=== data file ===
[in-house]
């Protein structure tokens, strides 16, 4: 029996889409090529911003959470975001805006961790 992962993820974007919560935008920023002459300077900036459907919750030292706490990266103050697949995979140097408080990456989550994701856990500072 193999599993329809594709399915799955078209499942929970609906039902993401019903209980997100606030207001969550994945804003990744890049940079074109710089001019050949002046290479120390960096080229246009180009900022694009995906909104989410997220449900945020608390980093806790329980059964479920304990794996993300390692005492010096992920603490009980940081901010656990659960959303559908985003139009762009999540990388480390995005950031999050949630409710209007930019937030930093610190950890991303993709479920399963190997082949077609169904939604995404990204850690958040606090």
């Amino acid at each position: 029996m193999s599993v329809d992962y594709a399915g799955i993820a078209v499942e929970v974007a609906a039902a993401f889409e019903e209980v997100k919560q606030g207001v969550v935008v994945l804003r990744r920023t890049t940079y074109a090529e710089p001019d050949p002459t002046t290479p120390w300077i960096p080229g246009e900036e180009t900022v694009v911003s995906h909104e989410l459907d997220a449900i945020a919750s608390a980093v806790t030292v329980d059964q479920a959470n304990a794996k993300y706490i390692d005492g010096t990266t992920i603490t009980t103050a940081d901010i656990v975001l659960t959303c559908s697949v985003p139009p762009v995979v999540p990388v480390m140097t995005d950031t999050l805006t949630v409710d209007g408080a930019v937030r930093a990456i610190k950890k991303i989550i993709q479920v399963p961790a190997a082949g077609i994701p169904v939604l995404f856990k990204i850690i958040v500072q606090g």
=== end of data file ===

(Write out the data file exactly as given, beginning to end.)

[in-house]
């Protein structure tokens, strides 16, 4: 029996889409090529911003959470975001805006961790 992962993820974007919560935008920023002459300077900036459907919750030292706490990266103050697949995979140097408080990456989550994701856990500072 193999599993329809594709399915799955078209499942929970609906039902993401019903209980997100606030207001969550994945804003990744890049940079074109710089001019050949002046290479120390960096080229246009180009900022694009995906909104989410997220449900945020608390980093806790329980059964479920304990794996993300390692005492010096992920603490009980940081901010656990659960959303559908985003139009762009999540990388480390995005950031999050949630409710209007930019937030930093610190950890991303993709479920399963190997082949077609169904939604995404990204850690958040606090």
């Amino acid at each position: 029996m193999s599993v329809d992962y594709a399915g799955i993820a078209v499942e929970v974007a609906a039902a993401f889409e019903e209980v997100k919560q606030g207001v969550v935008v994945l804003r990744r920023t890049t940079y074109a090529e710089p001019d050949p002459t002046t290479p120390w300077i960096p080229g246009e900036e180009t900022v694009v911003s995906h909104e989410l459907d997220a449900i945020a919750s608390a980093v806790t030292v329980d059964q479920a959470n304990a794996k993300y706490i390692d005492g010096t990266t992920i603490t009980t103050a940081d901010i656990v975001l659960t959303c559908s697949v985003p139009p762009v995979v999540p990388v480390m140097t995005d950031t999050l805006t949630v409710d209007g408080a930019v937030r930093a990456i610190k950890k991303i989550i993709q479920v399963p961790a190997a082949g077609i994701p169904v939604l995404f856990k990204i850690i958040v500072q606090g």